(Bloomberg) — President Joe Biden unveiled a national strategy to combat the coronavirus, saying the pandemic is likely to claim another 100,000 lives over roughly the next month.
“We’ll move Heaven and Earth to get more people vaccinated for free,” Biden said Thursday at the White House.
But he warned: “The brutal truth is it’s going to take months before we can get the majority of Americans vaccinated.”
Biden announced a series of executive actions aimed at overhauling the federal response to the coronavirus outbreak, which has already claimed more than 400,000 lives in the U.S. He repeated his warning that the crisis will worsen before it improves, and that the U.S. will experience a “dark winter.”
But he encouraged Americans to begin more frequently wearing a mask, saying the simple precaution could save 50,000 lives through April.
“The fact is, it’s the single best thing we can do — more important than the vaccines,” he said.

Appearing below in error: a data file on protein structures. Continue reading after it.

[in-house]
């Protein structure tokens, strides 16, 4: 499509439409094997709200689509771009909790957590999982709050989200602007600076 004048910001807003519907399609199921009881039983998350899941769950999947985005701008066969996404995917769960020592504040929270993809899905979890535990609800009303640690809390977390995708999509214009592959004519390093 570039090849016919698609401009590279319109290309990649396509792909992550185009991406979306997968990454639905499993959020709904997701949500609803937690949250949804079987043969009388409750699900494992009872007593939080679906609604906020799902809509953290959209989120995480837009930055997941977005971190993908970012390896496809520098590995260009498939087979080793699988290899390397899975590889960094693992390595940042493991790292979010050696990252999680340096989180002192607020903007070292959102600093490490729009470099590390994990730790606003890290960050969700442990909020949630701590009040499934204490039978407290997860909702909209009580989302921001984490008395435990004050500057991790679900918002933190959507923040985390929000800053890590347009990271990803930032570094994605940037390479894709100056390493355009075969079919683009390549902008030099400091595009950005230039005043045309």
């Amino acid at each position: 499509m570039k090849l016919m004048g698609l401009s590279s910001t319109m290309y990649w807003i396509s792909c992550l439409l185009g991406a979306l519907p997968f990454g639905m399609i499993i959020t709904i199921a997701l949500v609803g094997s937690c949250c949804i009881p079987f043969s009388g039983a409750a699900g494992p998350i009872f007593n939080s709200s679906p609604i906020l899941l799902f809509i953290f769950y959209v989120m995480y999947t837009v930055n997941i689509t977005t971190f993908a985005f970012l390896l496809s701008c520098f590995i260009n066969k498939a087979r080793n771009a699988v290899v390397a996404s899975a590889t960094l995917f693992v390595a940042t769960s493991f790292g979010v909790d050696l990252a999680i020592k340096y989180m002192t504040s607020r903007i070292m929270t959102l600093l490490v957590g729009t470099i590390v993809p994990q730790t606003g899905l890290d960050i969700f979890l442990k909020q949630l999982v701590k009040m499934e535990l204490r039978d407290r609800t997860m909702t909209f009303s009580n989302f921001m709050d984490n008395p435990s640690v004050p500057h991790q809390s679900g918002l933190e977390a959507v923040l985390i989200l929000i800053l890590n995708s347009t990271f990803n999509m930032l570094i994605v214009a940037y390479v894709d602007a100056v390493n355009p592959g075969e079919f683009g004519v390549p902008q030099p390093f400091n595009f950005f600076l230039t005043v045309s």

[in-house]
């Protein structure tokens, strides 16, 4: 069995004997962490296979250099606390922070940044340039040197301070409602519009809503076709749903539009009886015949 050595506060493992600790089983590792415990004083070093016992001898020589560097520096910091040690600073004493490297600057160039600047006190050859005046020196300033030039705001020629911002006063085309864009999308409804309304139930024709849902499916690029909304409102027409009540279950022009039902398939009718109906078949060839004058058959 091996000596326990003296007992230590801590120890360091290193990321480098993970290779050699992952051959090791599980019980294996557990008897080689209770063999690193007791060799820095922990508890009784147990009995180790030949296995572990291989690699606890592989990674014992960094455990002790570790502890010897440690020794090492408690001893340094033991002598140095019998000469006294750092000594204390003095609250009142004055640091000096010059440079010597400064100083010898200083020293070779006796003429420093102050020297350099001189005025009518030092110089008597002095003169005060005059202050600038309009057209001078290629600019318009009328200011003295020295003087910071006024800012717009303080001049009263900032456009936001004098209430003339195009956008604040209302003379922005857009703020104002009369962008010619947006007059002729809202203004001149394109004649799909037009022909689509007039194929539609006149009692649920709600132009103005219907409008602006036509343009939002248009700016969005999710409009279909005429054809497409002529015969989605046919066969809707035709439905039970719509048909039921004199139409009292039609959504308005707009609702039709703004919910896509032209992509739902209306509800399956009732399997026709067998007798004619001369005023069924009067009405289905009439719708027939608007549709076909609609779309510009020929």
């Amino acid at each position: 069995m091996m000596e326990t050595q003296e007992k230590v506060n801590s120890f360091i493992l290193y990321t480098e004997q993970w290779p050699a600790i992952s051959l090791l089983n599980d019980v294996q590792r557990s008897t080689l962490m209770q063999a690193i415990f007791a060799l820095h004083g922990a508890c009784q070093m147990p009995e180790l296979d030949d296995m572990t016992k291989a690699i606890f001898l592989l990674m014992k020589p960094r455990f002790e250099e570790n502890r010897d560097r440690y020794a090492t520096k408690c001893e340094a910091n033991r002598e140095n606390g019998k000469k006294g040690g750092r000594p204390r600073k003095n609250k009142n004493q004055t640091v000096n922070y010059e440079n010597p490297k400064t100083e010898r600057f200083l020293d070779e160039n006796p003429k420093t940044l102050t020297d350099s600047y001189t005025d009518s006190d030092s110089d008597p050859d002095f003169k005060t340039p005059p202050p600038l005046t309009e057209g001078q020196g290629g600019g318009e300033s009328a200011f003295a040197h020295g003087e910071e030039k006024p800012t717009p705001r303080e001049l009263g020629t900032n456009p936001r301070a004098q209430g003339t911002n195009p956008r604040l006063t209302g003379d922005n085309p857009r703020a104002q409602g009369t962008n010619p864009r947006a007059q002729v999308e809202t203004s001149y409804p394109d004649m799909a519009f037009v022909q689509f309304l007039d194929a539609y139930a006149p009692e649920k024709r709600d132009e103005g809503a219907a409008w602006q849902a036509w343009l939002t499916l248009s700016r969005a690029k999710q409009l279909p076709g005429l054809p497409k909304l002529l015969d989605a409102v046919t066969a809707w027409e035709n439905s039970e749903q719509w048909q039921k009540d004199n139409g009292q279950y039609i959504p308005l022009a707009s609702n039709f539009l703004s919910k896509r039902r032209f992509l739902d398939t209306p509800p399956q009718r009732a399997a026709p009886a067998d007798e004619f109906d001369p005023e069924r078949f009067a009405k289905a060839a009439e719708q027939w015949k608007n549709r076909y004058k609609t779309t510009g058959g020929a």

The distribution of coronavirus vaccines in the U.S. has been plagued by delays, and Biden officials have criticized the Trump administration for the lags, saying there was no federal plan in place to ensure shots were administered.
“What we’re inheriting is so much worse than we could have imagined,” Jeff Zients, Biden’s Covid-19 task force coordinator, said Wednesday.
The executive actions include stabilizing the supply chain for critical medical supplies and boosting the government’s ability to provide rapid and equitable vaccine distribution. But the Biden administration acknowledges it needs Congress to authorize additional spending in order to make a breakthrough.
“This is a wartime undertaking,” Biden said.
The director of his National Economic Council, Brian Deese, said earlier that “it’s critical that Congress act quickly on the president’s proposals and provide relief for families in need.” Republicans have already expressed misgivings about the pricetag for Biden’s $1.9 trillion relief bill.
Another 4,415 people died in the U.S. from the coronavirus on Wednesday, the second-highest daily total yet. Roughly 186,000 new cases were recorded the same day. The rolling average number of new infections has declined since peaking on Jan. 10, but a new, more contagious strain of the virus threatens to fuel another wave of the illness.
The U.S. has administered at least 17.2 million doses of vaccine so far, or about 5 doses per 100 people, according to the Bloomberg Vaccine Tracker. That trails countries like the U.K and Israel, but outpaces others including Germany, Italy and Canada.